So, thanks again to Chalks, a full afternoon which should have been spent on a bay in the Bahamas was spent in a small humid, sweltering hot airport. It gets better. Then, after boarding the flight to Palm Beach, the pilot informed passengers that they would not be going to Palm Beach but to Fort Lauderdale. After an unannounced stop in Treasure Cay in the Bahamas and a half hour wait on a hot tarmac, we were dropped off in the middle of a lobby to fight our way backwards
through a customs line to try to find the end so we could have the honor of waiting 2-3 hours to get through customs.

After this Chalks graciously had arranged for ground transportation for stranded passengers. Unfortunately, Chalks refused to offer reasonable accomodation, and they wanted to fill up a shuttle bus, requiring all passengers who were sent to the wrong airport to report and be accounted for before continuing on. Having found our baggage, we paid the $120 for a one way shuttle to our car at PBI and considered ourselves lucky to get away with our lives from Chalks. We had arrived at our cars over 7 hours late and out $120 and were truly thankful just to be away from Chalks forever. Total losses: 13 hours of daylight, $130 in out-of-pocket expenses.

Other features: A series of quirky lies about where the plane that is going to pick up passengers might be. The first two “fake flights” of the day (which are automatically cancelled) they either tell you you are bumped or the flight has been delayed. I stood near the counter so I actually was enjoying hearing the series of lies and how they contradicted each other; how can one be bumped from a flight that has been cancelled? How can one delay a flight that has been cancelled? Where are these planes that are grounded due to mechanical difficulties?

Passports? None required by Chalks to enter the country.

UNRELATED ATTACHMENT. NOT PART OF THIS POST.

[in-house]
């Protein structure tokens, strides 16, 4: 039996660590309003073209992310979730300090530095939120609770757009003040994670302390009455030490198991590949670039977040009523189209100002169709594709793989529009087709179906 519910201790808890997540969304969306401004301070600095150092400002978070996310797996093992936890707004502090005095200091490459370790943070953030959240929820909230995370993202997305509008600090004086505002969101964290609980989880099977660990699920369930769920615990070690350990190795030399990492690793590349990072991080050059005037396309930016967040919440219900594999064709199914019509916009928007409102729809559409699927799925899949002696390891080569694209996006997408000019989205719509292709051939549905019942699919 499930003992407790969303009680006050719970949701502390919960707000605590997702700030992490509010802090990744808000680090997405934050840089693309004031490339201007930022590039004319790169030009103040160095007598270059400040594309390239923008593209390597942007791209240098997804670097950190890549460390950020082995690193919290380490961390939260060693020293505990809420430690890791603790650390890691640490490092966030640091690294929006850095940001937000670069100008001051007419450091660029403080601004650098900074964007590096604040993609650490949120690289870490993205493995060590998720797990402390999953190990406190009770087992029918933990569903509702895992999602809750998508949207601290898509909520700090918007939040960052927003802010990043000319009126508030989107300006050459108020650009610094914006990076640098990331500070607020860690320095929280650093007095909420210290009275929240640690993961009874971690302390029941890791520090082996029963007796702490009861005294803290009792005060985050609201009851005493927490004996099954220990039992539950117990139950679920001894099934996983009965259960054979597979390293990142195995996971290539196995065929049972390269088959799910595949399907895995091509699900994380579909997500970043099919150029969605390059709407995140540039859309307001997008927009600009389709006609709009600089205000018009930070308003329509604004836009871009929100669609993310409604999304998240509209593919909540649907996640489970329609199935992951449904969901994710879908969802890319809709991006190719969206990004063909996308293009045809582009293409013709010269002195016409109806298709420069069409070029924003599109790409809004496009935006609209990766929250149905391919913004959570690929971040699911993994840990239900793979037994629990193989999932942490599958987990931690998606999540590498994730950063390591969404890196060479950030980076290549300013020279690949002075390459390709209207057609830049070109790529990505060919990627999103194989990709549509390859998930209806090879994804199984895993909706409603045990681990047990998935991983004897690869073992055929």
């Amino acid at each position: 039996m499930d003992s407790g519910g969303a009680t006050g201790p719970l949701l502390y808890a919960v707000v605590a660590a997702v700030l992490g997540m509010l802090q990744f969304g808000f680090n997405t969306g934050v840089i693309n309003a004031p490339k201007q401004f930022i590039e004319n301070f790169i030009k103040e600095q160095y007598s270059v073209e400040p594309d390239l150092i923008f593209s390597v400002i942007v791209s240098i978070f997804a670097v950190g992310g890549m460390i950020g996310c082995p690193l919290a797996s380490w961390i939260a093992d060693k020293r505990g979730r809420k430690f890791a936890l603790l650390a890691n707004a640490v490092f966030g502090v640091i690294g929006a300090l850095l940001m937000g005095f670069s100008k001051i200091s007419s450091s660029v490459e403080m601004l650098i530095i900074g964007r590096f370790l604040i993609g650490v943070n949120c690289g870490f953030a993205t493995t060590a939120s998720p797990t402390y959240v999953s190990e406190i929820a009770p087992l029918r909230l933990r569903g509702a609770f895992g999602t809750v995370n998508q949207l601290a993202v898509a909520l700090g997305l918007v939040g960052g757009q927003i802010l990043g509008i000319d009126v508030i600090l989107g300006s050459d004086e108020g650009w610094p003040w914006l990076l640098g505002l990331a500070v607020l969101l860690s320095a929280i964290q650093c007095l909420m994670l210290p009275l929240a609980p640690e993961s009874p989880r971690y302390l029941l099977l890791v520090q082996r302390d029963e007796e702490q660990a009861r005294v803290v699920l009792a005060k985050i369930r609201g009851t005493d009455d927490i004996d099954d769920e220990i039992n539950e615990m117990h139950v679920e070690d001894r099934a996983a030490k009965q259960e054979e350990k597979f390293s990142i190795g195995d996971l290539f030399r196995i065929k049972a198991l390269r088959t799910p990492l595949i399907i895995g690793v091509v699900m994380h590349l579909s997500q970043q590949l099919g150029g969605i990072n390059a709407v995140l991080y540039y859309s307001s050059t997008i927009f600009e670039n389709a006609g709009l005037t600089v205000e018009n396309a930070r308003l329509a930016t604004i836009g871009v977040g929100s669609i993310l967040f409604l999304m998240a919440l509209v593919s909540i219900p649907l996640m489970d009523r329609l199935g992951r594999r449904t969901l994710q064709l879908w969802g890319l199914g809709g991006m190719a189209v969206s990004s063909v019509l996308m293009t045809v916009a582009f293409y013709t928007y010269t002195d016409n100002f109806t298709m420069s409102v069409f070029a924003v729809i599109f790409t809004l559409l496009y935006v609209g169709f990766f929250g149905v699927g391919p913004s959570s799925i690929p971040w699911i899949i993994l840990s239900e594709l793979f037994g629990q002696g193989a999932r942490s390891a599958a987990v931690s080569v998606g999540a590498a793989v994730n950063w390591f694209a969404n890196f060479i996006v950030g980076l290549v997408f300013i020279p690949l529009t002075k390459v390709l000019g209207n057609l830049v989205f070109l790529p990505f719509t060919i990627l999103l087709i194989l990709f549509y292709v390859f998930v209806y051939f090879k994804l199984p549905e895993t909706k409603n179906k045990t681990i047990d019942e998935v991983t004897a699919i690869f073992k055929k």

Liquids? Carry on as much as you want. Chalks doesn’t worry about that TSA stuff. At least for us they didn’t care.

Spinning propellers? Don’t worry about that open door, the left side prop was left spinning.

Landings? It’s nice to see a set of pilots that doesn’t like to use much of the runway. Something like an aircraft carrier landing, maybe 100 yards of slam down, brakes screeching - this followed by sharp banks almost at the end of the runway to get on line anyhow.

All in all, unless you like spending literally days of your vacations or trips in airports, and unless you want to suddenly develop irrational fears of flying, steer clear of Chalks.

Do you think he is alone in his experience? Or is this sort of thing becoming commonplace among airlines these days?

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As a party to the investigation of the Chalk’s December 2005 Accident, I would like to know when this passenger’s experience occurred, what type of aircraft was being flown, and whether the aircraft was in Chalk’s livery or that of another operator. A telephone call from the person who wrote the blog would be most appreciated.

Thank you

Loel Fenwick (208)443 9011 or loel@tanglefoot.org

Had a similiar experience this summer with Chalk’s . There were 13 of us flying to Treasure Cay from Fort Lauderdale over the summer at various times and I booked all the flight on Chalks in May as well as bought the Island Pass. Out of the 5 different itinaries over the past 2 months all had a problem, 8 hour wait times in FLL, no plane showing up, the plane is not big enough to fly the 18 passengers that are booked that day. Get to the airpost in Treasure and told no Chalk’s plane will be here today you better get another flight, try Twin Air. You flight is moved you need to be here now. Connecting flight were missed because of the scheduling problems or planes not showing up. Now unable to even use Island Pass because Chalk’s is not flying anymore .
Very disappointed in the whole thing here we were trying to support a local business and a business and right now we are out several thousand dollars because of the mismanagment of this arlines.